The problems with Dade City’s Wild Things just keep piling up.
The Florida roadside zoo released a video that claims to show before and after footage of tiger cub Ariel first suffering from “severe head tilt and near blindness,” then swimming freely thanks to “acupuncture and water therapy.” Dade City’s Wild Things is still soliciting donations for Ariel’s continued care and eye surgery. But tiger experts say that the stripe patterns on the cubs in the before and after clips are different and that given the severity of Ariel’s neurological symptoms, it is medically impossible that the “cured” swimming tiger is her. They say that the video actually shows two different cubs.
In light of this apparent violation of laws prohibiting consumer fraud and unlawful solicitation, PETA has filed a complaint with the Florida Department of Agriculture and Consumer Services—which could lead to a third-degree felony charge and additional civil liability against the facility.
And that’s not all: Dade City’s Wild Things also appears to be violating Florida law by allowing its director, Kathy Stearns, to solicit contributions—even though she was barred from doing so for 10 years after she pleaded no contest to a crime involving theft in 2011.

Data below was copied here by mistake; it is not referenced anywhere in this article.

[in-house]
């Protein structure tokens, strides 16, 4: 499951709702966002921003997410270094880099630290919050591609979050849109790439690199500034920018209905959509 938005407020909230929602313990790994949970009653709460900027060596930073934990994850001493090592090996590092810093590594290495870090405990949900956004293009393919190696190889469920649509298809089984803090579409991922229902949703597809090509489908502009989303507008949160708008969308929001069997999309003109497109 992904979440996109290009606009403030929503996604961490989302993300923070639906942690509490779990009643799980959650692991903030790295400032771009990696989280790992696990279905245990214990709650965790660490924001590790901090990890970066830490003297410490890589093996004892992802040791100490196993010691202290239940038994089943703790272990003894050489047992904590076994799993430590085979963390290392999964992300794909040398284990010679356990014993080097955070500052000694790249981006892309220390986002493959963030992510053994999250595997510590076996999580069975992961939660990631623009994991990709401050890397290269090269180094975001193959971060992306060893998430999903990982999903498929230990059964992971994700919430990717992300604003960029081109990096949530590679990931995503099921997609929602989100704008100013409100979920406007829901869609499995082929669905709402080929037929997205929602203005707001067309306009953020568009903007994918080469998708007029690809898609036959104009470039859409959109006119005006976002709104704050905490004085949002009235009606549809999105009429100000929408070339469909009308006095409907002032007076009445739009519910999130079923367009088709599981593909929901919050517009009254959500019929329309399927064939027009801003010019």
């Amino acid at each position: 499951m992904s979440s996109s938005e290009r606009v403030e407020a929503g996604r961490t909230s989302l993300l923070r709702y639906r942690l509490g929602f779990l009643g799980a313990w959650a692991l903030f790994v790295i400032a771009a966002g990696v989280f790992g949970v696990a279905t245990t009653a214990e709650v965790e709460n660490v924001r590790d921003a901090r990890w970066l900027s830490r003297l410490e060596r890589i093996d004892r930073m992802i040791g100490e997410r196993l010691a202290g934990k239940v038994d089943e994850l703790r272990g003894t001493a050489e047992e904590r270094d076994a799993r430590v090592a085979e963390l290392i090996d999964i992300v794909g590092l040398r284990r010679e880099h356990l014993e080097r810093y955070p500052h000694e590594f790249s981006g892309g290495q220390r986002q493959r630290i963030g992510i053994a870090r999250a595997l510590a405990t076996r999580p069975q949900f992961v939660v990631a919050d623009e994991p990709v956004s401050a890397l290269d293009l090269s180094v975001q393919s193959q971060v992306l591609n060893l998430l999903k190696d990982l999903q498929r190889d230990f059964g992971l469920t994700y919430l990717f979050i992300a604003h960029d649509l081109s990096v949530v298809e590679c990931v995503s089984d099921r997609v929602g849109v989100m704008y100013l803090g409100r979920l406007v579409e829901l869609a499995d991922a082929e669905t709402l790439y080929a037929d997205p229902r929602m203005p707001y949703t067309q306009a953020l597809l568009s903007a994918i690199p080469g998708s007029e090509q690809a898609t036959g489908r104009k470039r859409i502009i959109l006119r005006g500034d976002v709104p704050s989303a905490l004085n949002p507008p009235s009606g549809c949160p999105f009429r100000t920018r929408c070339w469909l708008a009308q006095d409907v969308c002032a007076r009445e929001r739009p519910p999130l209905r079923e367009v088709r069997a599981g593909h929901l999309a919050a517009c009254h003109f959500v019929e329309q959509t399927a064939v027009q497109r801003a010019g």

Skirting the law seems to be business as usual for Dade City’s Wild Things. The roadside zoo has repeatedly made apparently fraudulent and misleading solicitations, including asking for help to get out of debt when it was not in debt as well as stating that donations are tax-deductible—even though the IRS revoked the zoo’s tax-exempt status. Not surprisingly, it has been subjected to numerous enforcement actions because of violations of Florida’s Solicitation of Contributions Act.
These issues are only the tip of the iceberg of Dade City’s Wild Things’ legal woes. PETA also notified the inhumane facility of its intent to sue under the Endangered Species Act for harming and harassing tigers and recently filed another complaint after Dade City’s Wild Things allegedly illegally transferred a tiger cub to an unlicensed individual in Texas. That cub was eventually found roaming at large. The U.S. Department of Agriculture also has a lawsuit pending against the zoo that alleges numerous violations of the federal Animal Welfare Act.
Because of Dade City’s Wild Things’ pervasive abuse of animals and flagrant disregard for the law, PETA is calling on Florida authorities both to revoke its license to solicit charitable contributions and to pursue civil penalties and criminal prosecution.